Issyk-Köl Northern Shore
Mid-summer weekends on Lake Issyk-Köl's Northern Shore (Северный берег) see the main road transformed into a veritable tourist conveyor belt, but out of season it remains a quiet, mostly charming drive with mountainscapes rising directly to the north and like apparitions across the lake away to the south.
In mid-summer, Cholpon-Ata (Чолпон-Ата) awakens from its long off-season slumber to become the epicentre of an improbable northern Issyk-Köl beach scene: by day there's tanning bods, zipping jet skis and ice-cream licking tots; by night it's open-air cafes, thumping discos and young lovers breaking social mores.
Issyk-Köl Southern Shore
There's much dispute as to whether the Northern or Southern Shore (Южный берег) of Issyk-Köl is the more scenic. Traditionally Western visitors have tended to err in favour of the quieter southern road, especially in summer when it is spared the heaviest tourist traffic en route to the Cholpon-Ata resorts.
By far the easiest way to get deep into the appealing alpine landscapes behind southern Issyk-Köl is driving up Barskoön Valley (Ущелье Барскоон) along the wide, well-maintained, unpaved truck road that leads all the way to the controversial Kumtor Gold Mine, turning south off the coast road at Km140/80.
Counterpointing striking red-rock bluffs, pine forests, upland jailoo meadows and a soaring Alpine backdrop, the Jeti-Ögüz (Джеты-Огуз) area makes a charming day trip from Karakol or a good starting point for summer-only hikes, including taxing multiday treks to Altyn-Arashan and Ala-Köl.
Founded as a coal-mining village but finding new life as an ecotourism base, welcoming little Jyrgalan (Жыргалан) is equally attractive for insight into Kyrgyz village life or as a launching point into the mountains that start just outside your guesthouse door. Come for a few days, linger for a week, and before you know it you're basically a local.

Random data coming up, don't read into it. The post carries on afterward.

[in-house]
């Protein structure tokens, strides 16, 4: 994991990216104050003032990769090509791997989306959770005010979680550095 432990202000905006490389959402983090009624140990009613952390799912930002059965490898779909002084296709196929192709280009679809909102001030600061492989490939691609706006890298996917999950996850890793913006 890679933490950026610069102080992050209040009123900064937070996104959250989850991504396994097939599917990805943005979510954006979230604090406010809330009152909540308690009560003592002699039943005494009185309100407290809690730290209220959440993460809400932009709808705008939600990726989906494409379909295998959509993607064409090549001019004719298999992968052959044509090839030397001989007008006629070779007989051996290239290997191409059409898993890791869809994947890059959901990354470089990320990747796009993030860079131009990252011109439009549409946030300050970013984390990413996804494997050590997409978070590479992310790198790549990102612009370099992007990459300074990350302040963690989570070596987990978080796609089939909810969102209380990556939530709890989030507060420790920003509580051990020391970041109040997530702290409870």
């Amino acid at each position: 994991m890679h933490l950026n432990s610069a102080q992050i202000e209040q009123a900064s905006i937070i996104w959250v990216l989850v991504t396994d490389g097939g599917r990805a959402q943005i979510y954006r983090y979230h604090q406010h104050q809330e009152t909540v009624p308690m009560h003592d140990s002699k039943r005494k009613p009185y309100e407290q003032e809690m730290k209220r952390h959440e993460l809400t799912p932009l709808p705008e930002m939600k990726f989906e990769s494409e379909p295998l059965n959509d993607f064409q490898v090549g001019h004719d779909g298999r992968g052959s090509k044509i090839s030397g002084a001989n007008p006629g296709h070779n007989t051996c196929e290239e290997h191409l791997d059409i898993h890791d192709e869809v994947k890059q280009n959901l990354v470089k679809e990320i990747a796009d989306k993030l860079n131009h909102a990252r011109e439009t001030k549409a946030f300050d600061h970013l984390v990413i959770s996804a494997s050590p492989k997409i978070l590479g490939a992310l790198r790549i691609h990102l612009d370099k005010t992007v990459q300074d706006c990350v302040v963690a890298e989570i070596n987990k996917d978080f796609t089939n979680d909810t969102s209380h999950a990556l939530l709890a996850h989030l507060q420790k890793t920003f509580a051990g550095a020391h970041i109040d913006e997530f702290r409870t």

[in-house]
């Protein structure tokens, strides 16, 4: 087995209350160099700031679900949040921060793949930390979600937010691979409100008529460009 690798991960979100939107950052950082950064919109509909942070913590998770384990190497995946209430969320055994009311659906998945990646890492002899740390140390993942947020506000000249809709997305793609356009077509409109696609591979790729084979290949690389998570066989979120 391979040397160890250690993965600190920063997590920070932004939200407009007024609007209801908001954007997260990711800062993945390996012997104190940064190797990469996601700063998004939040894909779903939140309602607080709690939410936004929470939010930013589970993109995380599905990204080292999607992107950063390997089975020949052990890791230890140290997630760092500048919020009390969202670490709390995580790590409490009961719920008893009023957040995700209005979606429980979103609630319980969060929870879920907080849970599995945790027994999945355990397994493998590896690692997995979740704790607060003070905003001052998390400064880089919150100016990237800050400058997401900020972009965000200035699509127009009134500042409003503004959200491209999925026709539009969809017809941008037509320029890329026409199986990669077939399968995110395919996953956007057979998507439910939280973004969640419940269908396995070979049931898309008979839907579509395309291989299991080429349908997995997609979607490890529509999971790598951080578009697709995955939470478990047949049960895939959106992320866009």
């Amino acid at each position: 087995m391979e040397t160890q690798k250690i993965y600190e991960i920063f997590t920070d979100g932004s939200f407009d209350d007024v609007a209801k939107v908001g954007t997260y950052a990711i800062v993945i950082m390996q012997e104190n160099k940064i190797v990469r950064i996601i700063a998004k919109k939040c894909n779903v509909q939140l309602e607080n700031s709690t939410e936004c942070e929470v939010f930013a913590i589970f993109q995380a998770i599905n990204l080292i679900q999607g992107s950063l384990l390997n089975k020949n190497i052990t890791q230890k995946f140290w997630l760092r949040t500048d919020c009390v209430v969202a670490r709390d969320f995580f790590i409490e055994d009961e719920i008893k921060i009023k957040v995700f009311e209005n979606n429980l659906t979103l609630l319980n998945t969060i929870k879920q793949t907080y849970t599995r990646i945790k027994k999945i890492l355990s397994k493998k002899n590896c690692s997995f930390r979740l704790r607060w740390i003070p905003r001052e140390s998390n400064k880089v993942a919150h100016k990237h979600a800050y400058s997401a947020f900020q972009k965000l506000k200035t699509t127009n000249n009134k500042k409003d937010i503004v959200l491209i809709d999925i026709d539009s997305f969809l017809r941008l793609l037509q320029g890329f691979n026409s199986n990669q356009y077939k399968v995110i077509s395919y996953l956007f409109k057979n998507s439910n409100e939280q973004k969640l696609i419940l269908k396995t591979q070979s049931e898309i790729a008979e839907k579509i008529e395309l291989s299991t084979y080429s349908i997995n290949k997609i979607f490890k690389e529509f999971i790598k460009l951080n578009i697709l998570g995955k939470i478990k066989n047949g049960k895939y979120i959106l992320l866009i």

Rich pastures fill the immense, silent Karkyra ('black crane') Valley (Ущелье Каркыра) that straddles the Kyrgyzstan–Kazakhstan border. Attractions include the eponymous migratory birds that stop here in June and again from August to September, as well as a large stone monument known as San-Tash.
This small lakeside village 35km west of Cholpon-Ata has a pretty beach, which is much quieter than the main tourist centres. Tamchy's (Тамчы) appeal to tourists is mostly as a laid-back alternative to Cholpon-Ata, especially handy for a lazy day before or after a flight at the international airport on the outskirts of town.
Just 25km from Karakol, the mouth of Jergez Valley (Ущелье Жергез) beckons enticingly from the highway. Visit as a day trip to the Köl-Tör Lake, overnight at the lovely Kara-Kyz Yurt-Camp, or head all the way up and over passes for Boz-Uchuk to the east or Ak-Suu and Altyn Arashan to the west.
Due south of Karakol lies the beautiful Karakol Valley (Ущелье Каракол), a national park for which a 250som entry fee per person and 50som per vehicle is collected from foreigners at the gate. The valley offers some fine hikes, although you really need to invest in a tent, stove and a day or more of hiking before the area reveals its charm.
A wide mountain pasture at the conflux of three valleys 15km north of Semenovka village, Kyrchyn (Кырчын) jailoo (summer pasture) is an excellent base for day hikes or horse treks into the surrounding mountains. There's a 100som fee to enter the valley, which in theory goes towards conservation activities.